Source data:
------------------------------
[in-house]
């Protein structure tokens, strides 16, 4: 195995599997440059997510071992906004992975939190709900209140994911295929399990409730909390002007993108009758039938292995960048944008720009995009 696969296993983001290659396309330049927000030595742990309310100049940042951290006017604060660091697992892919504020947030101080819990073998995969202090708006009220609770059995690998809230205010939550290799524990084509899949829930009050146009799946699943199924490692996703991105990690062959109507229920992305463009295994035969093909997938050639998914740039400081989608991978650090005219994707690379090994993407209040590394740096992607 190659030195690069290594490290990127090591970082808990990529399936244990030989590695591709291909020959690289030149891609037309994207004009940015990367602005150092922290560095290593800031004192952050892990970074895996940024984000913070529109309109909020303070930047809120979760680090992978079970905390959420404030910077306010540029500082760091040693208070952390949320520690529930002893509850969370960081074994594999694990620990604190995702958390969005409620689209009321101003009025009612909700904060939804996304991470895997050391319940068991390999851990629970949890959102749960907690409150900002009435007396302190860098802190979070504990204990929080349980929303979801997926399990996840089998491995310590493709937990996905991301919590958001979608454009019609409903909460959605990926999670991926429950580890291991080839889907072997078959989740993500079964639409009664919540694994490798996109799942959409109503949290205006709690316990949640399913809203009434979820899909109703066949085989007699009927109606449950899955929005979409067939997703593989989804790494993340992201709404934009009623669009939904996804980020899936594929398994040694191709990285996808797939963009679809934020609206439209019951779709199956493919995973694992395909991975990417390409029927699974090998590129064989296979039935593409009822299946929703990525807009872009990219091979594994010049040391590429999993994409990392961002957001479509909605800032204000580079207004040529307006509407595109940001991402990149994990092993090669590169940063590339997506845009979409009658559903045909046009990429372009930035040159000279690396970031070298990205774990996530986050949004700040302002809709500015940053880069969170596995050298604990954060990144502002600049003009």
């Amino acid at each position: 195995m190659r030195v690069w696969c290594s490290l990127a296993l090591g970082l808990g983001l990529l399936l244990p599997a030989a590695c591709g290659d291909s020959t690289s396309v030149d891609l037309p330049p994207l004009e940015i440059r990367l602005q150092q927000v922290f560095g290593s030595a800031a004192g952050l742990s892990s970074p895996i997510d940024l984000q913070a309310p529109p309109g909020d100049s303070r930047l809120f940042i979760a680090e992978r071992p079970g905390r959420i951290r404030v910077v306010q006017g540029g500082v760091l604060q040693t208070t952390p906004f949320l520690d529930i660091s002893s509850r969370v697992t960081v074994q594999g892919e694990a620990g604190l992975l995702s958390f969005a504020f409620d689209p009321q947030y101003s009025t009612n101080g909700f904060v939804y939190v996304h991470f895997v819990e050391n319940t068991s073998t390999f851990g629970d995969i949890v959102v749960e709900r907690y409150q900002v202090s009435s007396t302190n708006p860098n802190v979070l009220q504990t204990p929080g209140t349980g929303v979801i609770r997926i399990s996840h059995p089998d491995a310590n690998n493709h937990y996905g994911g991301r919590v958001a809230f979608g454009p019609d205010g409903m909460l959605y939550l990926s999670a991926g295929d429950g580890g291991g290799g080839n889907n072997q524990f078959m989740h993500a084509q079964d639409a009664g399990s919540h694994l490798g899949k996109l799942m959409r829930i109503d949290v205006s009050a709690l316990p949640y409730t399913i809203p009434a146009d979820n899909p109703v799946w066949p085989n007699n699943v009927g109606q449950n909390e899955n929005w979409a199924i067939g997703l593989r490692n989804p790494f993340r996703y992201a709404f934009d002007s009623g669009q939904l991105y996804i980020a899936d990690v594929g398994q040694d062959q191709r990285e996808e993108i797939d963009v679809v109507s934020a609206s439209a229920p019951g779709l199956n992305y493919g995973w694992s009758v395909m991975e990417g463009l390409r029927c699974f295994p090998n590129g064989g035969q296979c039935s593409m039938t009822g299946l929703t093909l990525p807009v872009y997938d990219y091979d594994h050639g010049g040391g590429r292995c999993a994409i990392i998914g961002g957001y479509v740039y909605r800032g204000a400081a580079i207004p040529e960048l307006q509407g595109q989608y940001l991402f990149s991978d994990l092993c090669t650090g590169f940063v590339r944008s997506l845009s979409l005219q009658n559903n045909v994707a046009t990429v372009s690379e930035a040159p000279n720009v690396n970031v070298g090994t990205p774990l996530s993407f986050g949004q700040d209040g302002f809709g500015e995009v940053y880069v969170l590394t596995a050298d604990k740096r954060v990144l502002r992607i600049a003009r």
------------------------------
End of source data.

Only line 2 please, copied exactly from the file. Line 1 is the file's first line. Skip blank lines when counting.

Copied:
């Protein structure tokens, strides 16, 4: 195995599997440059997510071992906004992975939190709900209140994911295929399990409730909390002007993108009758039938292995960048944008720009995009 696969296993983001290659396309330049927000030595742990309310100049940042951290006017604060660091697992892919504020947030101080819990073998995969202090708006009220609770059995690998809230205010939550290799524990084509899949829930009050146009799946699943199924490692996703991105990690062959109507229920992305463009295994035969093909997938050639998914740039400081989608991978650090005219994707690379090994993407209040590394740096992607 190659030195690069290594490290990127090591970082808990990529399936244990030989590695591709291909020959690289030149891609037309994207004009940015990367602005150092922290560095290593800031004192952050892990970074895996940024984000913070529109309109909020303070930047809120979760680090992978079970905390959420404030910077306010540029500082760091040693208070952390949320520690529930002893509850969370960081074994594999694990620990604190995702958390969005409620689209009321101003009025009612909700904060939804996304991470895997050391319940068991390999851990629970949890959102749960907690409150900002009435007396302190860098802190979070504990204990929080349980929303979801997926399990996840089998491995310590493709937990996905991301919590958001979608454009019609409903909460959605990926999670991926429950580890291991080839889907072997078959989740993500079964639409009664919540694994490798996109799942959409109503949290205006709690316990949640399913809203009434979820899909109703066949085989007699009927109606449950899955929005979409067939997703593989989804790494993340992201709404934009009623669009939904996804980020899936594929398994040694191709990285996808797939963009679809934020609206439209019951779709199956493919995973694992395909991975990417390409029927699974090998590129064989296979039935593409009822299946929703990525807009872009990219091979594994010049040391590429999993994409990392961002957001479509909605800032204000580079207004040529307006509407595109940001991402990149994990092993090669590169940063590339997506845009979409009658559903045909046009990429372009930035040159000279690396970031070298990205774990996530986050949004700040302002809709500015940053880069969170596995050298604990954060990144502002600049003009």